(c) a certification from a representative of the borrower authorized to make such certifications that:

(i) the documentation presented is true and correct; and

(ii) the amount for which forgiveness is requested was used to retain employees, make interest payments on a covered mortgage obligation, make payments on a covered rent obligation, or make covered utility payments; and

(iii) any other documentation SBA determines necessary. 

Amendments to Pennsylvania Unemployment Compensation Act

 Also on Friday, March 27, 2020, Governor Wolf signed into law amendments to the Unemployment Compensation Law (the “Law”). Here is some information to assist you in understanding your obligations during this difficult time.

The following are provisions specifically related to COVID–19 and employees whose unemployment is related to the COVID – 19 outbreak: 

(a) The one week waiting period is waived for the duration of the disaster emergency declared by Governor Wolf.

(b) The job search and registration requirements are waived.

(c) If the Department of Labor & Industry (“L&I”) determines that an employee’s unemployment is related to the COVID–19 outbreak or the efforts to contain and prevent the spread of COVID–19, employers will automatically be given relief from charges for the weeks of unemployment occurring during the duration of the disaster emergency

(d) If L&I determines that an employee’s unemployment IS NOT related to the COVID–19 outbreak or the efforts to contain and prevent the spread of COVID–19, employers will have to file for relief from charges. 

Certain employers, including non-profits or political subdivisions, are considered “reimbursable employers,” and their relief from charges is handled differently. Please don’t hesitate to contact us for additional information if you are a reimbursable employer.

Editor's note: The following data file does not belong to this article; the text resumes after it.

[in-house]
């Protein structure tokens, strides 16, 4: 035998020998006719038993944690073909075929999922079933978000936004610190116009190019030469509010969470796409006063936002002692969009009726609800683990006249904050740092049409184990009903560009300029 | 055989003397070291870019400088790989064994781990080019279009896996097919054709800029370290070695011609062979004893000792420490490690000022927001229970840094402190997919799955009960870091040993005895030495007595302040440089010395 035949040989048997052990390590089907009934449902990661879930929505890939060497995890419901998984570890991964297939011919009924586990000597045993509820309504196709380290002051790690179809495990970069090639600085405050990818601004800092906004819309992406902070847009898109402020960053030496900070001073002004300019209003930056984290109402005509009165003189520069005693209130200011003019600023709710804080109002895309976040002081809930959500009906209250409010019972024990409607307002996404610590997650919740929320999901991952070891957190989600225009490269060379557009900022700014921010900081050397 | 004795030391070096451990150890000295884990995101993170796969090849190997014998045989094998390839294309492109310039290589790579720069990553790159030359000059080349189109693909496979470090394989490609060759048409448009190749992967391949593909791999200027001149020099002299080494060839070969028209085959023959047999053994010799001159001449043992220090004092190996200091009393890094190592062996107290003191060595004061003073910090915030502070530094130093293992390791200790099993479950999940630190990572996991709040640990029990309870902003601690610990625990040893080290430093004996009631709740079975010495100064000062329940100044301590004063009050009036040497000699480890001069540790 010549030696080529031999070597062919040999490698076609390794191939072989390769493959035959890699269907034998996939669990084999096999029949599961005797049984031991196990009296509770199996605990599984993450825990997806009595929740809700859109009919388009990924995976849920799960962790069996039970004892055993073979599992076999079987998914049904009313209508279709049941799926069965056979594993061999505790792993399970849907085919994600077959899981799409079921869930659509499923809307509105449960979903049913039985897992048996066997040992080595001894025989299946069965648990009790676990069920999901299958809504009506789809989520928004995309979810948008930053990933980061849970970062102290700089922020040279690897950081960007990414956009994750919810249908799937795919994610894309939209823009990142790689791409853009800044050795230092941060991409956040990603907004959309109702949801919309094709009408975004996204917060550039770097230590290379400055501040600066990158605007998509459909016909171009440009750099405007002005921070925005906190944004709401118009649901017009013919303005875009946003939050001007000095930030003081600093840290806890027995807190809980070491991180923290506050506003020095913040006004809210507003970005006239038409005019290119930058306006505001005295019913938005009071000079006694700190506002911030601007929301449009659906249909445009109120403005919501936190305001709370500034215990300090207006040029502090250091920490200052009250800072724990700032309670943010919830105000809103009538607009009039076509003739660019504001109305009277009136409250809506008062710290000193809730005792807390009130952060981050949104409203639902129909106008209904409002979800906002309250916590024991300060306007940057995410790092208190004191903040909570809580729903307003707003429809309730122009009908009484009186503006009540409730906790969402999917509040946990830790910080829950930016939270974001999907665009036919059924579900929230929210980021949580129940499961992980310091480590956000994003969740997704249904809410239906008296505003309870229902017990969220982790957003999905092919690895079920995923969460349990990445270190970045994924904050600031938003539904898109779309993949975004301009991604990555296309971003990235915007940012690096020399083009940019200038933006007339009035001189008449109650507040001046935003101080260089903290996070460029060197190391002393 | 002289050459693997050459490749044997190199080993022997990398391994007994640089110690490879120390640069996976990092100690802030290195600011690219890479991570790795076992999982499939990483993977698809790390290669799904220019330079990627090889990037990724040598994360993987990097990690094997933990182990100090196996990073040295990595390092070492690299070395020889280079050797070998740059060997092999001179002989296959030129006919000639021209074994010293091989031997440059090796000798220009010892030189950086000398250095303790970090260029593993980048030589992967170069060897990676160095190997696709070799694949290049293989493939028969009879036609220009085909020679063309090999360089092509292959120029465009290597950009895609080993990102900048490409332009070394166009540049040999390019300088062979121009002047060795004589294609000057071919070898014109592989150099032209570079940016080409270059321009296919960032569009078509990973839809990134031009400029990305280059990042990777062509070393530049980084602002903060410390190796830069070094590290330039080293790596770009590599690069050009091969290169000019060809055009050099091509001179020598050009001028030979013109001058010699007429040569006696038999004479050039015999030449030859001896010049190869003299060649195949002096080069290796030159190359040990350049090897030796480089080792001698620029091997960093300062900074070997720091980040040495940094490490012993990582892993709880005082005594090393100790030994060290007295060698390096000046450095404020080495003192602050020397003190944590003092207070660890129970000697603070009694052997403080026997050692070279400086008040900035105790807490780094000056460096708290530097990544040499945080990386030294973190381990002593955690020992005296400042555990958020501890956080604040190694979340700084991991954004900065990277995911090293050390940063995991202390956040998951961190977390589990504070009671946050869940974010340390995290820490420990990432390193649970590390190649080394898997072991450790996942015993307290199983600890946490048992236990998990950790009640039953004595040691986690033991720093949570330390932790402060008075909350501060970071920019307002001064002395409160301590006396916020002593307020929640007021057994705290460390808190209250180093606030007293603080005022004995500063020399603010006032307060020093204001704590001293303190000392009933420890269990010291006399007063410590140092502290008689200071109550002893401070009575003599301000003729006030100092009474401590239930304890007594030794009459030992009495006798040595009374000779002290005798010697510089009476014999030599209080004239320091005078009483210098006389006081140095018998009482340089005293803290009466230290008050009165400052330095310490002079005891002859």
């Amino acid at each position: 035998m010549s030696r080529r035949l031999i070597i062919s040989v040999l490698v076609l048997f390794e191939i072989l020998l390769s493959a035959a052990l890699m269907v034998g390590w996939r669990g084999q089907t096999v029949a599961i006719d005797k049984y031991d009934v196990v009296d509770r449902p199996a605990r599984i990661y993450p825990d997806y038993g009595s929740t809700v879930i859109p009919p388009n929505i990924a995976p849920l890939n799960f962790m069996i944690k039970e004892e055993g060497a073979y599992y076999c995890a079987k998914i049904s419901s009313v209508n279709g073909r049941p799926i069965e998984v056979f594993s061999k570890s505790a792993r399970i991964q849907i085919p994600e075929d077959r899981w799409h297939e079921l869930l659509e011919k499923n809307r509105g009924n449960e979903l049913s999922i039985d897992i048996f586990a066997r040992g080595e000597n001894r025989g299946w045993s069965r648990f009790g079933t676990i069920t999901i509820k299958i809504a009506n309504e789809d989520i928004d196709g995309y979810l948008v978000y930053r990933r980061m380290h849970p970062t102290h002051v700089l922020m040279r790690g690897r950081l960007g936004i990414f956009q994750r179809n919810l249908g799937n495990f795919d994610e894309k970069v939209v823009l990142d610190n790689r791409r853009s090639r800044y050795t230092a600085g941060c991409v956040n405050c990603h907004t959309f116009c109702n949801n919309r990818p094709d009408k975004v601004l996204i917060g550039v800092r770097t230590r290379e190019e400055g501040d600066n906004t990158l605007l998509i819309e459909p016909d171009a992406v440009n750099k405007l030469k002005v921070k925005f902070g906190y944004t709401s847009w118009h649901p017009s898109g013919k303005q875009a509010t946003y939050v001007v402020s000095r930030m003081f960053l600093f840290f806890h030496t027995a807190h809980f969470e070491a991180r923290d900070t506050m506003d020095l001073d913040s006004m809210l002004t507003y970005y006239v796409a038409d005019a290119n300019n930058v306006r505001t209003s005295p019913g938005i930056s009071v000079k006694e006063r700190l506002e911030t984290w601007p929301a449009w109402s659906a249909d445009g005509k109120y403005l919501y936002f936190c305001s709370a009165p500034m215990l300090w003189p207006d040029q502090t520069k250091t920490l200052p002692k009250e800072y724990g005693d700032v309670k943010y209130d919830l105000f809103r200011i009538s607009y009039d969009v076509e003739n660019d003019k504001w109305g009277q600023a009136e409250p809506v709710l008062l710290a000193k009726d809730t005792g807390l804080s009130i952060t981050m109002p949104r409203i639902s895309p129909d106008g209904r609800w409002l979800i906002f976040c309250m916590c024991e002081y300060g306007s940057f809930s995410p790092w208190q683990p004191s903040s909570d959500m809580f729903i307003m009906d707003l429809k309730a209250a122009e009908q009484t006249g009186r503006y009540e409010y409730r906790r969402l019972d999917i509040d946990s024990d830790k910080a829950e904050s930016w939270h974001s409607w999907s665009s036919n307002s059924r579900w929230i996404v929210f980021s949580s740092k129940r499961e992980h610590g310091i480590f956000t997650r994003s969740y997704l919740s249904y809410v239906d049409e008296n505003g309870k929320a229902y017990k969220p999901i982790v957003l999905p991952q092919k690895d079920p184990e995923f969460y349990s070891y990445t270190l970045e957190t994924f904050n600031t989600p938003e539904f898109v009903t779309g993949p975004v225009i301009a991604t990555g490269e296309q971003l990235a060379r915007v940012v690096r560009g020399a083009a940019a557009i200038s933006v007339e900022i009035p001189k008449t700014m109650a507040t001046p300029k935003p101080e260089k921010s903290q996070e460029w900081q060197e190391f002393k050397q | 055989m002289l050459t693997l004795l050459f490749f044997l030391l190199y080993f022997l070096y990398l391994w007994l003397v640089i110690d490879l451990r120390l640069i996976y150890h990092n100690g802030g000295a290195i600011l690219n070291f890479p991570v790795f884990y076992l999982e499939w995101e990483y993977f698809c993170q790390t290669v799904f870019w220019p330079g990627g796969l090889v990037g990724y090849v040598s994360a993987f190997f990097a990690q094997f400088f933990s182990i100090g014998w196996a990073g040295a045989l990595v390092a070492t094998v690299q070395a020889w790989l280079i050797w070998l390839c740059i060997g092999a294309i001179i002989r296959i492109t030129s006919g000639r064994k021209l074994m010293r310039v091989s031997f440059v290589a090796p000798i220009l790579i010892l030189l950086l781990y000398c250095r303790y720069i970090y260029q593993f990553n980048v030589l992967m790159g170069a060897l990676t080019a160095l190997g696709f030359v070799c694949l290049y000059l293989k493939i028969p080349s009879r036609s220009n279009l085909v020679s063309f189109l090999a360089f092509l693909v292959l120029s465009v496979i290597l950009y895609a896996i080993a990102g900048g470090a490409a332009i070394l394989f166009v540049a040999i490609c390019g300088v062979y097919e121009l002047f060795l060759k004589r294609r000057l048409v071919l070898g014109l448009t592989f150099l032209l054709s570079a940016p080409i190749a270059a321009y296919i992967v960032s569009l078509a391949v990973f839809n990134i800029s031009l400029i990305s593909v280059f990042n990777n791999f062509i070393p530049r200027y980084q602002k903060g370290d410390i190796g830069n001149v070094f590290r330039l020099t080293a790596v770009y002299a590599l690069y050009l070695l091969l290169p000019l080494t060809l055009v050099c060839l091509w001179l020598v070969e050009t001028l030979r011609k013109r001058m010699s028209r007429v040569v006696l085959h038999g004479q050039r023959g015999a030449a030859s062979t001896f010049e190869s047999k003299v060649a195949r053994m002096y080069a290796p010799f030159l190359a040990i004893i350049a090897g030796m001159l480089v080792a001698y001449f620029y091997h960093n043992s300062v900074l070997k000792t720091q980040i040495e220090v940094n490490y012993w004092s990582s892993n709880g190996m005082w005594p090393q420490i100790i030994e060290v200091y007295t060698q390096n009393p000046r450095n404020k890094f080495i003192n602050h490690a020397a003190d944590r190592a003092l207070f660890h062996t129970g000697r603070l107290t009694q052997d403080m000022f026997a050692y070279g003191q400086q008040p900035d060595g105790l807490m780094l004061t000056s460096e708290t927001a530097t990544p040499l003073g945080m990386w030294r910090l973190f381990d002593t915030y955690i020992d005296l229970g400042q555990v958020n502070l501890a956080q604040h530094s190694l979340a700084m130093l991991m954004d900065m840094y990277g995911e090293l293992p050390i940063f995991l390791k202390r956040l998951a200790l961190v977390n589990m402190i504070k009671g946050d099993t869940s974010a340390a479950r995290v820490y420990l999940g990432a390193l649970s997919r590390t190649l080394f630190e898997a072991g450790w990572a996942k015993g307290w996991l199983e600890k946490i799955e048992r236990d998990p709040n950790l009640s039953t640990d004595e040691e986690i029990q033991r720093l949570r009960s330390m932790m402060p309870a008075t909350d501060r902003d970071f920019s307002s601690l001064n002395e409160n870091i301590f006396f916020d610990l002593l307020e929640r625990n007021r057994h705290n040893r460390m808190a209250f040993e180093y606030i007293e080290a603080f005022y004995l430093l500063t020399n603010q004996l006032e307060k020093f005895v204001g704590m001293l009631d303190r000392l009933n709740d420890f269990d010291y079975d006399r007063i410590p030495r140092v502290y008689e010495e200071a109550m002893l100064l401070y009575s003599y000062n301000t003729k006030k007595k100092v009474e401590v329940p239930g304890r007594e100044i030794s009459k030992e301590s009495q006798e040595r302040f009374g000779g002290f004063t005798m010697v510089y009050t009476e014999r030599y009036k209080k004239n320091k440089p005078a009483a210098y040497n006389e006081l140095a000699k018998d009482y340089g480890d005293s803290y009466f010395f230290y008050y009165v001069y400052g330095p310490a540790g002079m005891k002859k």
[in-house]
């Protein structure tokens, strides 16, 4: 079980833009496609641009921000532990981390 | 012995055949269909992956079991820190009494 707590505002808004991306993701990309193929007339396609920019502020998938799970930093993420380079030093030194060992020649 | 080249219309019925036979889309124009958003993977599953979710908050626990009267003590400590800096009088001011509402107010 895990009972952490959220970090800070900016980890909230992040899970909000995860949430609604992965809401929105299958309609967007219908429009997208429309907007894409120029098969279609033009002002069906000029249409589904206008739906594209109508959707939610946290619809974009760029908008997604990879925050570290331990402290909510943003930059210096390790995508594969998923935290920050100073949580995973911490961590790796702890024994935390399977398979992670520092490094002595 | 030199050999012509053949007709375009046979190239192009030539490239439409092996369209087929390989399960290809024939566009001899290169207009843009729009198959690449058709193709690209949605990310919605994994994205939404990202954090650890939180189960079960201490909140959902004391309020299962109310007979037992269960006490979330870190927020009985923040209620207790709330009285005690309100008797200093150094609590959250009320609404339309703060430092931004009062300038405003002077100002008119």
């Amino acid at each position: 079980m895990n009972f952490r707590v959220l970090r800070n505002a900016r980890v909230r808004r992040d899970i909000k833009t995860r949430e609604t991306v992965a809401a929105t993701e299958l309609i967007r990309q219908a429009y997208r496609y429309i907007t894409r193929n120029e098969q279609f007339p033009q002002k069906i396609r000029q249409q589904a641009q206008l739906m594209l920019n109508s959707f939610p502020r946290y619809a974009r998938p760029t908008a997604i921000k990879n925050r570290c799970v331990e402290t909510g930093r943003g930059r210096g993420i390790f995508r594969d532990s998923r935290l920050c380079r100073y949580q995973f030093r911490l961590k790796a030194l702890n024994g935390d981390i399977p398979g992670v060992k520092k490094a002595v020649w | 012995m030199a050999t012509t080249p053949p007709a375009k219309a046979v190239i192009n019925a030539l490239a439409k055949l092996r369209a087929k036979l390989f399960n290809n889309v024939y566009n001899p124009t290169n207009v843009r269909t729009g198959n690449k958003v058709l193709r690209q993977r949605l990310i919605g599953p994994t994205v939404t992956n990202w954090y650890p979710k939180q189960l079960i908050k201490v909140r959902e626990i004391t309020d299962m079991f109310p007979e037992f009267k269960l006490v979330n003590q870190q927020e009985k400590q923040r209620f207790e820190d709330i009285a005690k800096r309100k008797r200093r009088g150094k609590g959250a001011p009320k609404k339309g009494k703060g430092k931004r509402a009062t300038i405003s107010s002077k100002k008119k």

Further, the Law provides for new notification requirements for separated employees regardless of whether you may be liable for UC contributions. At separation of any employee, you must provide the following information:

(1) Availability of UC benefits to workers who are unemployed and who meet the requirements of the Law; 

(2) Ability of an employee to file UC claim in the first week that employment stops or work hours are reduced;

(3) Availability of assistance or information about an UC claim on L&I’s website or by calling (888) 313-7284; and

(4) That the employee will need certain information in order to file a claim, including:

 (i) the employee's full legal name;

(ii) the employee's Social Security number; and

(iii) if not a citizen or resident of the United States, authorization to work in the United States.

Finally, employers now have twenty-one (21) days (instead of the usual 15 days) after the date of the earliest notice issued by the L&I that the employee is eligible for UC, or is claiming benefits subsequent to the separation, to request relief from charges. 

If you have any questions or concerns, please reach out to us. Additionally, please check out our updated website through the link below, which contains additional updates regarding COVID-19's impact on your business. We are truly grateful for your trust and confidence over the last 20 years. We all will get through this situation together. Rest assured that we are here to assist you in any way we can, as we share our best wishes for the health and safety of those close to you.